The Bill focused in on “above the shop” units around the country which are currently vacant and it envisages a “one-stop-shop” for approving the refurbishment process. Under this plan an owner can apply to be included in the process and if accepted, the owner will receive a “works permit” that will replace a fire safety certificate and will verify compliance with building regulations.

He said they exist in large numbers, and pointed out that Dublin City Council recently estimated there were as many as 4,000 vacant spaces above commercial units. “With the right policy instruments in place this could translate into over 20,000 additional residential units in a short space of time,” said Mr Cowen.

The Bill is a timely piece of legislation given continuing health and safety issues associated with existing buildings and fire safety. In  Times Ireland “Evacuation warning to hostel over fire safety”, a recent high court ruling on a hostel described as a “fire trap” must be vacated unless it is brought up to code.

Mr Justice Seamus Noonan said that he would have ordered the immediate evacuation of the Dublin building yesterday but it would have left more than 20 residents seeking alternative accommodation.

The property on Old County Road in Crumlin was one of a number of properties being investigated by RTÉ as part of an upcoming documentary on breaches in the private rental sector.

“In the course of our investigation, a property in Crumlin came to our attention. We believed this property posed an immediate danger to the tenants residing there. Ahead of the programme to be broadcast, RTÉ Investigates reported the property and the concerns for the safety of the tenants to Dublin city council,” a statement from the broadcaster said yesterday.

The Dublin city fire officer found that there were no escape routes or fire alarms, and there were a number of other safety issues. John and Yvonne McEleney, the owners, could not be contacted, the court was told. Mr Justice Noonan said that he wanted to grant the order ending the building’s use as a residence but was concerned about putting people out on the street last night.

Dublin Region Homeless Executive could not find any alternative accommodation for the residents last night so Mr Justice Noonan imposed the order on the premises that fire regulations must be adhered to. He ordered the case to come before him tomorrow.

The programme, which has been in production for six months, will be shown on RTÉ One later this month. Link to RTE here.

Other posts of interest:

Lessons learned from the Millfield Manor fire? Broadsheet.ie

Second audit over school fire safety concerns launched | Irish Examiner

First Priory Hall, then Longboat Quay…now schools | Irish Examiner

Fire safety issues ‘whitewashed’ in long awaited review (Michael Clifford, Irish Examiner)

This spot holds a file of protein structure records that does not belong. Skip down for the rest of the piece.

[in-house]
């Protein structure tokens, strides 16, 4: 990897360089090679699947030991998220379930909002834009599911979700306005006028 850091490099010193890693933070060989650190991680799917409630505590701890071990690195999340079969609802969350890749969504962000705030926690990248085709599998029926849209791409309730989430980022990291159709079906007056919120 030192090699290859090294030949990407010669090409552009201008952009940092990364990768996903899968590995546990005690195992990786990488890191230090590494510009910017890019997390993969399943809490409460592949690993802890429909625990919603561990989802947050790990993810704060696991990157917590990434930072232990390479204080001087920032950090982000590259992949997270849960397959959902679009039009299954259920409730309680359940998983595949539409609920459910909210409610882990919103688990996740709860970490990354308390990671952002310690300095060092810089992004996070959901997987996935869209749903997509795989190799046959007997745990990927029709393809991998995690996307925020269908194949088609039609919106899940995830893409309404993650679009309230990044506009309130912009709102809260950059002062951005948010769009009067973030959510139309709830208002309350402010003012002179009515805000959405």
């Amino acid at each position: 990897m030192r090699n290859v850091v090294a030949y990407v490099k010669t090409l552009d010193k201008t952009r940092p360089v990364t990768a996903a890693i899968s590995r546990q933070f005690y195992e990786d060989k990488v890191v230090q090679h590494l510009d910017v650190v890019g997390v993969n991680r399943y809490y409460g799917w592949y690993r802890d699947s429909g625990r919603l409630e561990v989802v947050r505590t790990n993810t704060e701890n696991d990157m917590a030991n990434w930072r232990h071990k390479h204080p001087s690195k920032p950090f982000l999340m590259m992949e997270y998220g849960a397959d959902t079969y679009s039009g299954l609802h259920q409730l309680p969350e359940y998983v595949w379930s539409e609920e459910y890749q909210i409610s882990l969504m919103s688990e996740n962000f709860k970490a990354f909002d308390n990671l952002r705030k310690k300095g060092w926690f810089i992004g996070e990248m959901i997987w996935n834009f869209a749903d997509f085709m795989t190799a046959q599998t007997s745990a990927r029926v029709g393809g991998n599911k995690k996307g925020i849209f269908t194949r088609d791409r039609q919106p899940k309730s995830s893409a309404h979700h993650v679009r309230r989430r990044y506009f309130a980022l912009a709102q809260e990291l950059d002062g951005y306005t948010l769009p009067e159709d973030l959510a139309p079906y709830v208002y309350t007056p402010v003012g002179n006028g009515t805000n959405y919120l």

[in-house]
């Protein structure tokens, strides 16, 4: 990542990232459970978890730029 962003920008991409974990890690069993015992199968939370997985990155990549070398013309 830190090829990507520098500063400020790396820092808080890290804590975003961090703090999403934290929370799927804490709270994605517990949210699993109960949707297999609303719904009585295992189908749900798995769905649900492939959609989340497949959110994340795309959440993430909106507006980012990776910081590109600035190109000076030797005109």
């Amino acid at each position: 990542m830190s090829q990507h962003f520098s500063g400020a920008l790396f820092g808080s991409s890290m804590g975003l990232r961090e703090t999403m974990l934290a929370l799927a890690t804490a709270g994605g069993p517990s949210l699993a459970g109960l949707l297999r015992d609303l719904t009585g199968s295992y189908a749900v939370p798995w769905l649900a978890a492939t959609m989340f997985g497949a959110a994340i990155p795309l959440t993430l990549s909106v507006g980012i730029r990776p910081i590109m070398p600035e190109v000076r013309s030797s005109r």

Fire safety report an ‘insult’ to Millfield Manor residents | Irish Examiner

Dept. of Housing withhold Fire Review into timber frame housing | Irish Examiner 

Minister Murphy has “no plans” for new Safety Advisory Board

Officials refuse publication of Fire Safety Strategy for Defective Housing

Kildare Fire: Safety concerns arise from Celtic Tiger ashes | Irish Examiner

‘Does our Housing Minister know how many homes are at risk of rapid fire spread?’ Cian O’Callaghan

Local Authority knew of estate fire fears for 12 years | Sunday Business Post

“More dog wardens than Building Inspectors” | Look Back 18 

Possibility of Grenfell Tower-type fire exists in Ireland | CJ Walsh

The Price Of Allowing Developers To Self-Certify | Broadsheet.ie

Donegal Mica + Render | “State Fails to Protect Family Homes” Seanad

Cracking up: the legacy of Celtic Tiger Ireland | Independent

“How many more Irish homes are in breach of Fire Regulations?

 

BRegs Weekly | 30 September 2017

30 September 2017 –  BRegs Weekly Edition 123

Edition 123 of BRegs Weekly is out now.

It emerged last month that inspection reports from 2015 found fire safety concerns with five schools built by Western Building Systems (WBS). A total of 60 schools will now undergo fresh fire safety audits in the wake of concerns identified in a number of schools built by WBS since 2003.  Donegal Senator Padraig Mac Lochlainn is claiming that three months after the publication of the Mica Expert Panel’s report, there has been no movement by Minister Damien English on a redress scheme, despite the recommendations of the group. And finally at their conference last week the Irish Council for Social Housing says the cabinet needs to provide significant capital spending in next month’s Budget to deal with the 90,000 people on housing waiting lists. Donal McManus CEO said “The problem with social housing is probably [at] the highest level in our generation and really the key thing is to keep the focus by Government into providing finance for social housing.”